The film reminds me of a strange experience many years ago. I had a mate that used to attempt to copy some aspects of my life. It was all very weird for me and the editor, and I just did my best to pretend that I didn't notice. We'd known each other for decades since we were kids so I was forgiving thinking that what people contemplate, they imitate - or something like that. And the copying began when we were well past our late twenties. The funny thing about the friendship was that in later years there was a little bit of resentment directed at me in the form of 'negs' which is a form of backhanded compliment, but is so voiced as to lower a persons self esteem. Again, I just did my best to ignore that, but eventually I'd had enough and then said as much and apparently the friendship couldn't survive that. Fancy that, huh? Have you ever encountered anyone trying to copy some aspect of your life or seen someone try that with other people? Interestingly, the last time I saw him and his lady, they appeared to be suffering from serious stress and were frankly bonkers due to their work commitments which took them around the globe to remote spots with a small infant in tow. A hard act that one.

I hadn't heard of that film either - but the story of the heiress is quite astounding.

Well the $500 house dude may be living in an un-insulated house because that sounds like a huge amount of firewood to have stored for the winter! It would require a very big wood lot. Mind you, back in the day only a single room would have been kept heated and everyone would have huddled into that room. Fortunately the winters are milder here as that would be a huge amount of firewood to store and use - if a current average sized house were intended to be heated. Drew Philp is onto something though. No doubts about it. From what I can see, he understands what inequality means in a visceral sense. I listened to him on a TED talk (not that I usually watch those) and his world sounded a lot like the ‘World made by hand’ as he spoke about a forgotten community arising from what is left over. Even his house was made from leftovers. You've got me wondering about how much firewood we have stored under cover - and a fair chunk of the amount probably won't get used this season – although we don’t really know for sure how much we use. I saw some bloke lugging a huge trailer load of very wet looking firewood today. I'd have to suggest that after the almost two inches of rain today that the horse has sailed, and the ship has bolted...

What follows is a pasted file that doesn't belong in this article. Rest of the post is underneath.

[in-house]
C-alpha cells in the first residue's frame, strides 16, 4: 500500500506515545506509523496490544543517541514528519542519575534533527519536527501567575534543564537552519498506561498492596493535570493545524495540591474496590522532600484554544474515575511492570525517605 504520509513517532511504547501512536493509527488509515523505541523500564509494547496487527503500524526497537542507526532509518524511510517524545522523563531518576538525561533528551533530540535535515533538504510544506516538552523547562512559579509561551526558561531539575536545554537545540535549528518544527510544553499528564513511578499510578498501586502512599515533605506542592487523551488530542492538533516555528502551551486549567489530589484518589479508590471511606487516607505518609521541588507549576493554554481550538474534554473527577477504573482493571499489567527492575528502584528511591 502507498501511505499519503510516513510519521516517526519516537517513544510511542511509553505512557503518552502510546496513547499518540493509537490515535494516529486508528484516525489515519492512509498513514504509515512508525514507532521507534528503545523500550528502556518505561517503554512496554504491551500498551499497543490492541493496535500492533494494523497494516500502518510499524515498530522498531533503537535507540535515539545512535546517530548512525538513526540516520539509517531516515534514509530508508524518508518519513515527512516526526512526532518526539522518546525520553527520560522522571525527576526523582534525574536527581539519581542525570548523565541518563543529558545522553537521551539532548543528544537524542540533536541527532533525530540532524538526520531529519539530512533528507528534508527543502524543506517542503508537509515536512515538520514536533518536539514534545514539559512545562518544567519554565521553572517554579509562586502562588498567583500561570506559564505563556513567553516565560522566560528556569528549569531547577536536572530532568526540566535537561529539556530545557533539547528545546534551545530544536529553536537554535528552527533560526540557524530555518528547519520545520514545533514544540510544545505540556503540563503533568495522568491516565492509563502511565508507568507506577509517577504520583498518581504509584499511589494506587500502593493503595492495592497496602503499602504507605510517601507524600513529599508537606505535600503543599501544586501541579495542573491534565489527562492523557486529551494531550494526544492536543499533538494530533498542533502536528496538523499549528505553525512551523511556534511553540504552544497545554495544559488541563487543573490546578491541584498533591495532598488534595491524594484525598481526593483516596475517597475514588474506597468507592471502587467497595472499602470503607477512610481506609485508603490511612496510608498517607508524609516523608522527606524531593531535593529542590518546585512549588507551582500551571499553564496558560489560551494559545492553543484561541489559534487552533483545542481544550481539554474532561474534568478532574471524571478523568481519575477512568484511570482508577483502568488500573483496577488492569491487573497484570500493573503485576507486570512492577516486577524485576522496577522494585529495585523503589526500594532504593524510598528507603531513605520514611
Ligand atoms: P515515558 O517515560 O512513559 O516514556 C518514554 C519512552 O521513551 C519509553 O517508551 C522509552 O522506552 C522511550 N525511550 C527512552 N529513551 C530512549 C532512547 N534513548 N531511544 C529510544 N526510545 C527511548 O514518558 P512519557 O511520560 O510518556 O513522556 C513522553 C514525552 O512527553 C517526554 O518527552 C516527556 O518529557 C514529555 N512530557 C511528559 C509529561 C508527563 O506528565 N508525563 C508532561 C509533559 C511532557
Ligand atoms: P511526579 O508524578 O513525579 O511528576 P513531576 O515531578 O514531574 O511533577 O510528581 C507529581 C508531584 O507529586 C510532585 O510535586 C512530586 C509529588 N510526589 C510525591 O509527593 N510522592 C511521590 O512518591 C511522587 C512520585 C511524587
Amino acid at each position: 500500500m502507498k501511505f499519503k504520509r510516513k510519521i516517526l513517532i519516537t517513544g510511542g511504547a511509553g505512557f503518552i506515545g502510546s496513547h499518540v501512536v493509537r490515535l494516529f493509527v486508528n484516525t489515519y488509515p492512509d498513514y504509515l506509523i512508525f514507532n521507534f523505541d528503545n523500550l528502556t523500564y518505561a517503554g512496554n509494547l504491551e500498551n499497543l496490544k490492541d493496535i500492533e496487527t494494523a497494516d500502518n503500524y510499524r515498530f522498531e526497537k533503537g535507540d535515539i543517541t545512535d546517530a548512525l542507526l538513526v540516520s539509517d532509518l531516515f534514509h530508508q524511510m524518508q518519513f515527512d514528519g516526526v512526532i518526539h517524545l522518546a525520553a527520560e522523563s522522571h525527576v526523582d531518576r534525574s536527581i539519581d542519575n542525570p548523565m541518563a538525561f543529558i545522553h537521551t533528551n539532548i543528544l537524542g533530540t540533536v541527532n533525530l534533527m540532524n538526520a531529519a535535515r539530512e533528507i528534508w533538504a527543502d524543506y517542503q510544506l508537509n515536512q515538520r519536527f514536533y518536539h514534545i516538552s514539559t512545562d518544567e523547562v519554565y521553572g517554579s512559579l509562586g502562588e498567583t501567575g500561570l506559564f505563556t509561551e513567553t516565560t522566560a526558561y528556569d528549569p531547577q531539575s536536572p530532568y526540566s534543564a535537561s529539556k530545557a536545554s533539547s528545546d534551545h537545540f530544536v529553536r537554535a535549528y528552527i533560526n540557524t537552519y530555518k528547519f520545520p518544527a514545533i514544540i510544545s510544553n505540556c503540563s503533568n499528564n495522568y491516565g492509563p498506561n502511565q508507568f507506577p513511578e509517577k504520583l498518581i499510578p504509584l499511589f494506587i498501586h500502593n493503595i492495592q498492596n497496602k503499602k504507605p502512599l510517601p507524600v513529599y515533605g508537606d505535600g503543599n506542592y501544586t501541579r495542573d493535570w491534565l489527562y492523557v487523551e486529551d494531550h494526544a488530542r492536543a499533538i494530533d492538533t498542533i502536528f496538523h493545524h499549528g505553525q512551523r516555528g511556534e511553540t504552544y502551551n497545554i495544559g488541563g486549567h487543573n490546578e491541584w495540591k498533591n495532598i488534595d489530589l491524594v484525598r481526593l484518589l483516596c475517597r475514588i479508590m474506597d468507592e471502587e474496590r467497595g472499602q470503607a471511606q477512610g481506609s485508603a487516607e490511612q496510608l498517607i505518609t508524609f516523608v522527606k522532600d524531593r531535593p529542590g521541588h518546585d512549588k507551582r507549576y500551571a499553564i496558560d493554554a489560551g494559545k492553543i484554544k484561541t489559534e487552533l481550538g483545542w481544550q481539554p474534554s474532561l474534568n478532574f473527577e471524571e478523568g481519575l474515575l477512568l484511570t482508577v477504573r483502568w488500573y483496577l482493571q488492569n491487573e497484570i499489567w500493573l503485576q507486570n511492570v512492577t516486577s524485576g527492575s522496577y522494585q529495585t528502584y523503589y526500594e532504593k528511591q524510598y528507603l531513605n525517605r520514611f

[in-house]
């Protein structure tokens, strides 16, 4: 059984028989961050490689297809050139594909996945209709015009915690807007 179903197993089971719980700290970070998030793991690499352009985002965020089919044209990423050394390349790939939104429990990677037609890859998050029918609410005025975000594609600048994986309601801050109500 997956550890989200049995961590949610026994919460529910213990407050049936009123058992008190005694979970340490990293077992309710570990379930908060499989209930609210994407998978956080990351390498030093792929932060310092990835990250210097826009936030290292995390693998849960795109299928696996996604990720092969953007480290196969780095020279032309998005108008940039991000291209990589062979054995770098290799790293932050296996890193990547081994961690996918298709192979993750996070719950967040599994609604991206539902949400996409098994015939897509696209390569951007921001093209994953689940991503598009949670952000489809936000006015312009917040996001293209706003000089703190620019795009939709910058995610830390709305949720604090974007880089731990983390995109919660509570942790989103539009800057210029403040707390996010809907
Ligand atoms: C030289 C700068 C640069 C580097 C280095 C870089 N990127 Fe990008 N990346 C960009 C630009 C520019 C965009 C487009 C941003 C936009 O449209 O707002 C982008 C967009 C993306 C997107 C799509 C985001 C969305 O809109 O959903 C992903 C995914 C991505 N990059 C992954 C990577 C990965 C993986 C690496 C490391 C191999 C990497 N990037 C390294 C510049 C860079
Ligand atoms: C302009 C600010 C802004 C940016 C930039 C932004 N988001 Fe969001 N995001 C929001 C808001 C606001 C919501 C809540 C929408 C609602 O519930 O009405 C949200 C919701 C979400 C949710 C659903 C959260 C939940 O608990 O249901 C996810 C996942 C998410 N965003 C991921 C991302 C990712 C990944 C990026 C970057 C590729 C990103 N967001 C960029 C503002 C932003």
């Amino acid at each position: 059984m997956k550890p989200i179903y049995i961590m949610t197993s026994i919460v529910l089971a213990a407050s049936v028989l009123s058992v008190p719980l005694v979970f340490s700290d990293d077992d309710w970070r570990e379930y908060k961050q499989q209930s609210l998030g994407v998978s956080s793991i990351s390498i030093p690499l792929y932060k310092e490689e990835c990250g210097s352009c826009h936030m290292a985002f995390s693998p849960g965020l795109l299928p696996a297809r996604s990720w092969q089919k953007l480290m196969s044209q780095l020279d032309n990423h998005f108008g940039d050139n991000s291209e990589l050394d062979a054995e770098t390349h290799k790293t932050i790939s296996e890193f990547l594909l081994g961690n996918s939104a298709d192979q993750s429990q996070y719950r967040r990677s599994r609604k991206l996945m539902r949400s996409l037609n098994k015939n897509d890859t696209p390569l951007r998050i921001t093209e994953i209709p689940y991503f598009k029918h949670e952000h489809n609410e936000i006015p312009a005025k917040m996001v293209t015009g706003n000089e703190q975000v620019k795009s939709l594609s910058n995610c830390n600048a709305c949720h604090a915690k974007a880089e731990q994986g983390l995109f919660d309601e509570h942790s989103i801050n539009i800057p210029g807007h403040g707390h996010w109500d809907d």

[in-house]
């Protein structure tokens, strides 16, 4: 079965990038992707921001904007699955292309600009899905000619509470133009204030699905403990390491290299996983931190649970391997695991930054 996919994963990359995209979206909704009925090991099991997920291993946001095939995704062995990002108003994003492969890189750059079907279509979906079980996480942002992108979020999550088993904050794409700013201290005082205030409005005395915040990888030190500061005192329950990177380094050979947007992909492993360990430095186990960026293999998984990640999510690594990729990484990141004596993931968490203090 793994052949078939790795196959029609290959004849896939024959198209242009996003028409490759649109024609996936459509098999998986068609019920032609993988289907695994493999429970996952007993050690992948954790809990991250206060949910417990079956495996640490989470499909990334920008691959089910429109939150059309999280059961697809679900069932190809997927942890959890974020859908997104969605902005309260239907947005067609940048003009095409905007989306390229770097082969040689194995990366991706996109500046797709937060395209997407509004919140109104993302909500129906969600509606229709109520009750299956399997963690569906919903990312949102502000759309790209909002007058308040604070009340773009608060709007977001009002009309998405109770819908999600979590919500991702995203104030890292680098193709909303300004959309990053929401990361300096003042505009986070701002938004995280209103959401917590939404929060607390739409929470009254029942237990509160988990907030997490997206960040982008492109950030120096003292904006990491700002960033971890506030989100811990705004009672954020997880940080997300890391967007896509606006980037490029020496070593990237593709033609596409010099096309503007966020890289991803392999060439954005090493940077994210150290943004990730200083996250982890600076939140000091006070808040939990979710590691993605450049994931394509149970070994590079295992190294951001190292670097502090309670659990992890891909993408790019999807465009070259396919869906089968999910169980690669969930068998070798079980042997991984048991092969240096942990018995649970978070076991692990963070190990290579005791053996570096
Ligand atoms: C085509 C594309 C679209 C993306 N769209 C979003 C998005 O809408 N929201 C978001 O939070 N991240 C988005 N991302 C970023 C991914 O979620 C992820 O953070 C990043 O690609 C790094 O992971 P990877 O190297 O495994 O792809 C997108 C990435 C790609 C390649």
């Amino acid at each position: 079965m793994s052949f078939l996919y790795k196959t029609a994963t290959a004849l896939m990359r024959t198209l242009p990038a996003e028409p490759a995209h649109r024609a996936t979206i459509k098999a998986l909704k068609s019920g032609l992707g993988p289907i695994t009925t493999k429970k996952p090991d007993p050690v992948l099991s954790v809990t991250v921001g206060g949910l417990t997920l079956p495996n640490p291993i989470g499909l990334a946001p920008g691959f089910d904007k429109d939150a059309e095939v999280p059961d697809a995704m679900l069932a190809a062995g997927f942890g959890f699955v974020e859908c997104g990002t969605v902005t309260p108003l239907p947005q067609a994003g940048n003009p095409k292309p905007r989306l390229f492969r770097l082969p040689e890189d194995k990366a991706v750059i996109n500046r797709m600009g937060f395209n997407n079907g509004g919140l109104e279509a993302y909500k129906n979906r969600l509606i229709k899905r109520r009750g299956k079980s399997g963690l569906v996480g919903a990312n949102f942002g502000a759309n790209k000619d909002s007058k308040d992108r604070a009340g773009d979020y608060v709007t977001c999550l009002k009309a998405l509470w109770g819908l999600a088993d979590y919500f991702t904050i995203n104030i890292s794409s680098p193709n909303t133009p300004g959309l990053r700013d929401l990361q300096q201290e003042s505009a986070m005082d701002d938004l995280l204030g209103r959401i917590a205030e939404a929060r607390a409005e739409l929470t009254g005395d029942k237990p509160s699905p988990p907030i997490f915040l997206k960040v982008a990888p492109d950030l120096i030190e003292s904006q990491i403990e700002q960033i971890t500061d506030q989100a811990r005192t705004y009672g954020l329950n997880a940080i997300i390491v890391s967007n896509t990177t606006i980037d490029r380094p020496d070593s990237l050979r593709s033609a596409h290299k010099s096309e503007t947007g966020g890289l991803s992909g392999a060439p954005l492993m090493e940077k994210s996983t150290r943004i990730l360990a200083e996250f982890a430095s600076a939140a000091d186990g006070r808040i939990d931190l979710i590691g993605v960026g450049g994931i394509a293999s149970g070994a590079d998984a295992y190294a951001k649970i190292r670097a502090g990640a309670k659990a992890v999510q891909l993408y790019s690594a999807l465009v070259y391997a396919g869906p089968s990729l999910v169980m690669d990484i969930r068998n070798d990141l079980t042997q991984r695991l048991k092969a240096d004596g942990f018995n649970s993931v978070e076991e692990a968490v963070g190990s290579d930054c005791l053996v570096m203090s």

cont...

Fernglade Farm said...

I'd never stopped to consider what was meant by the word 'craft' before. Don't you reckon it has shades of being able to replicate rather than simply knowing? So much of our education process is fixated on the knowing, rather than the doing, like reeling off facts about seeds is the same as watching the seeds grow in the soil. It can't be good as it appears to be a very unbalanced approach to me. As far as I can understand that contrast, I sort of feel like the knowing is the beginning and the replicating is the ongoing form of the art? I'd have to also suggest that refinement and/or creativity maybe part of the larger goal or mastery in that story? Repetition can breed a certain excellence in many areas and of course the mere act has an impact upon the will. Dunno, what do you reckon?

Top work, the soil critters at your place will feast upon the weeds and their root systems as well as the top layer of leaf mulch, soil and compost. A nice idea. Haha! I didn't say anything about bins! Hehe! :-)!

Yesterday I planted out a thornless loganberry, and the lop layer of soil was quite loose and friable, but below that was like concrete. That part of the berry enclosure was less than a year old, so it that was hardly surprising - but it was a sobering reminder of what things used to be like.

I'm hoping to be able to get outside and do some work tomorrow on the berry terraces. They need a good feed and weed from what I can see. I just have to see whether the rain holds off a bit.